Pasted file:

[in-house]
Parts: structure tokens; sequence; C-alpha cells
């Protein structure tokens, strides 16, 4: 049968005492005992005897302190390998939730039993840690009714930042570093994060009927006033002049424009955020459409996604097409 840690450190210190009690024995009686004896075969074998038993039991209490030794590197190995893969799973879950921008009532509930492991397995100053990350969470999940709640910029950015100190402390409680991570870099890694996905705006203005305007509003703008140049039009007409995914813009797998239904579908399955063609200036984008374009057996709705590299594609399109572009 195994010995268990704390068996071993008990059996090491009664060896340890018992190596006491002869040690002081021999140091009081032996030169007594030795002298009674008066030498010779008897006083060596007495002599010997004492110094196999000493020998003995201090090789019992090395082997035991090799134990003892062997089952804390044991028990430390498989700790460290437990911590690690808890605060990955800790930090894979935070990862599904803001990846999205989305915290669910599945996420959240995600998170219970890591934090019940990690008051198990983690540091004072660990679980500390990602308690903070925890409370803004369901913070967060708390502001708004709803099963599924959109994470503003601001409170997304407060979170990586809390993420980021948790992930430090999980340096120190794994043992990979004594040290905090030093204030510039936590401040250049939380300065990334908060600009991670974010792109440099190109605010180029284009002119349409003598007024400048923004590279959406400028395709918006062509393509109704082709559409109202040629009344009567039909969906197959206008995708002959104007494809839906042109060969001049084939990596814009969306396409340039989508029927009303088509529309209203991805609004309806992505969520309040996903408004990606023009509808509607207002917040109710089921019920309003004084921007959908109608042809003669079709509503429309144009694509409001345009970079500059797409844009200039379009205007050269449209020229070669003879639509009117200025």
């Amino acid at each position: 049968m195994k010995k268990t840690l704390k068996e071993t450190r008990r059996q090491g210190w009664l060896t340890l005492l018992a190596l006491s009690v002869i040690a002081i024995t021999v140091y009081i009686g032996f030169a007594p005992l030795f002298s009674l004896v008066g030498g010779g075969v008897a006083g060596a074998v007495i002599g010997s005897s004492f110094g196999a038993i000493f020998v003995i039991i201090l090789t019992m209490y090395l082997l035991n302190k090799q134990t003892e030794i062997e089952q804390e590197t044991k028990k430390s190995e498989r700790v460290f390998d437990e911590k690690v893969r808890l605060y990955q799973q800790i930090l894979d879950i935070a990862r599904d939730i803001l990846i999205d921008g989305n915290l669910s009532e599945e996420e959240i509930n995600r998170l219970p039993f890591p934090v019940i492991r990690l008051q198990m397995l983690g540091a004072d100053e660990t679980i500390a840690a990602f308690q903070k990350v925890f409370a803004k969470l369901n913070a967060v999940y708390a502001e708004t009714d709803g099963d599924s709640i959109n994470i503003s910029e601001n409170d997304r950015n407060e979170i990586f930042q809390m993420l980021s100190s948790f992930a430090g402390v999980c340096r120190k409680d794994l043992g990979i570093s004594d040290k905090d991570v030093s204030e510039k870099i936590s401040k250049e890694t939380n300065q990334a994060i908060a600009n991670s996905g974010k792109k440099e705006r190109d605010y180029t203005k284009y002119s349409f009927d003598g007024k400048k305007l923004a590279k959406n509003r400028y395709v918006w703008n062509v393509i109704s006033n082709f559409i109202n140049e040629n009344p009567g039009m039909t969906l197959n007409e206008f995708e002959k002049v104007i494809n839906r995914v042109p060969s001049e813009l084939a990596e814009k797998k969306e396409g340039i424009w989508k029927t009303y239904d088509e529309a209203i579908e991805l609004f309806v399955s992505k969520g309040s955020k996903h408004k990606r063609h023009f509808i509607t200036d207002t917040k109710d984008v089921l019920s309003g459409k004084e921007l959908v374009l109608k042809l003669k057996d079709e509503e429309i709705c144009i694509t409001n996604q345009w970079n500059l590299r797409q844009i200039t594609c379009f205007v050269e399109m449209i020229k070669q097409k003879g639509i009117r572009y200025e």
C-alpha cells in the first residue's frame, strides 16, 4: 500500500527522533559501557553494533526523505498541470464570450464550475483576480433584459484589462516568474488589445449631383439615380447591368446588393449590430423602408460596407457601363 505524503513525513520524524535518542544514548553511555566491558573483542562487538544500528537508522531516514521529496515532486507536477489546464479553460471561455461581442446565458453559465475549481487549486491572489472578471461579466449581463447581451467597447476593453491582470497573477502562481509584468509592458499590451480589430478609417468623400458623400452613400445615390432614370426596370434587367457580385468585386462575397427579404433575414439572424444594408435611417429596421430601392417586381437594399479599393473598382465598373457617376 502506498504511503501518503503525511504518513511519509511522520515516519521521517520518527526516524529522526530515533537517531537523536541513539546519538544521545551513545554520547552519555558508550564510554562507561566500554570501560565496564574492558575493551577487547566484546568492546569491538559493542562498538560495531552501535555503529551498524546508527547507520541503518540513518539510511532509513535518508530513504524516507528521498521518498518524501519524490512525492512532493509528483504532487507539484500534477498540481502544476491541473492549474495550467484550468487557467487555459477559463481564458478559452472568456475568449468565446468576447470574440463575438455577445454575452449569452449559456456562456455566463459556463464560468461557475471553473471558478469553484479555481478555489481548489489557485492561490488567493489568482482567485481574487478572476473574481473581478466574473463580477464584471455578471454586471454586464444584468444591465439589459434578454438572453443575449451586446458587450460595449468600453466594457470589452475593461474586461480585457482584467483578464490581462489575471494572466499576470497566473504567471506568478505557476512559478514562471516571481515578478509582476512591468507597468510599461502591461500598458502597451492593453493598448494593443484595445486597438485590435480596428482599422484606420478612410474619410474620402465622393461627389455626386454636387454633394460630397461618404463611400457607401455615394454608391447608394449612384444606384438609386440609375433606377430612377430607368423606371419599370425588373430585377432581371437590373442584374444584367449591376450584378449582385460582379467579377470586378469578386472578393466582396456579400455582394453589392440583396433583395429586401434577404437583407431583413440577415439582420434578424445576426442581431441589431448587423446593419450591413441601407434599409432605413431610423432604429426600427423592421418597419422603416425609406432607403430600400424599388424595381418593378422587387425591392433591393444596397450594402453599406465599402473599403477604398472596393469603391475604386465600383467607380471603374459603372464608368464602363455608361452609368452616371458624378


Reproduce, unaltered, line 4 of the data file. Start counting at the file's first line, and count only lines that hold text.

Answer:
């Amino acid at each position: 049968m195994k010995k268990t840690l704390k068996e071993t450190r008990r059996q090491g210190w009664l060896t340890l005492l018992a190596l006491s009690v002869i040690a002081i024995t021999v140091y009081i009686g032996f030169a007594p005992l030795f002298s009674l004896v008066g030498g010779g075969v008897a006083g060596a074998v007495i002599g010997s005897s004492f110094g196999a038993i000493f020998v003995i039991i201090l090789t019992m209490y090395l082997l035991n302190k090799q134990t003892e030794i062997e089952q804390e590197t044991k028990k430390s190995e498989r700790v460290f390998d437990e911590k690690v893969r808890l605060y990955q799973q800790i930090l894979d879950i935070a990862r599904d939730i803001l990846i999205d921008g989305n915290l669910s009532e599945e996420e959240i509930n995600r998170l219970p039993f890591p934090v019940i492991r990690l008051q198990m397995l983690g540091a004072d100053e660990t679980i500390a840690a990602f308690q903070k990350v925890f409370a803004k969470l369901n913070a967060v999940y708390a502001e708004t009714d709803g099963d599924s709640i959109n994470i503003s910029e601001n409170d997304r950015n407060e979170i990586f930042q809390m993420l980021s100190s948790f992930a430090g402390v999980c340096r120190k409680d794994l043992g990979i570093s004594d040290k905090d991570v030093s204030e510039k870099i936590s401040k250049e890694t939380n300065q990334a994060i908060a600009n991670s996905g974010k792109k440099e705006r190109d605010y180029t203005k284009y002119s349409f009927d003598g007024k400048k305007l923004a590279k959406n509003r400028y395709v918006w703008n062509v393509i109704s006033n082709f559409i109202n140049e040629n009344p009567g039009m039909t969906l197959n007409e206008f995708e002959k002049v104007i494809n839906r995914v042109p060969s001049e813009l084939a990596e814009k797998k969306e396409g340039i424009w989508k029927t009303y239904d088509e529309a209203i579908e991805l609004f309806v399955s992505k969520g309040s955020k996903h408004k990606r063609h023009f509808i509607t200036d207002t917040k109710d984008v089921l019920s309003g459409k004084e921007l959908v374009l109608k042809l003669k057996d079709e509503e429309i709705c144009i694509t409001n996604q345009w970079n500059l590299r797409q844009i200039t594609c379009f205007v050269e399109m449209i020229k070669q097409k003879g639509i009117r572009y200025e």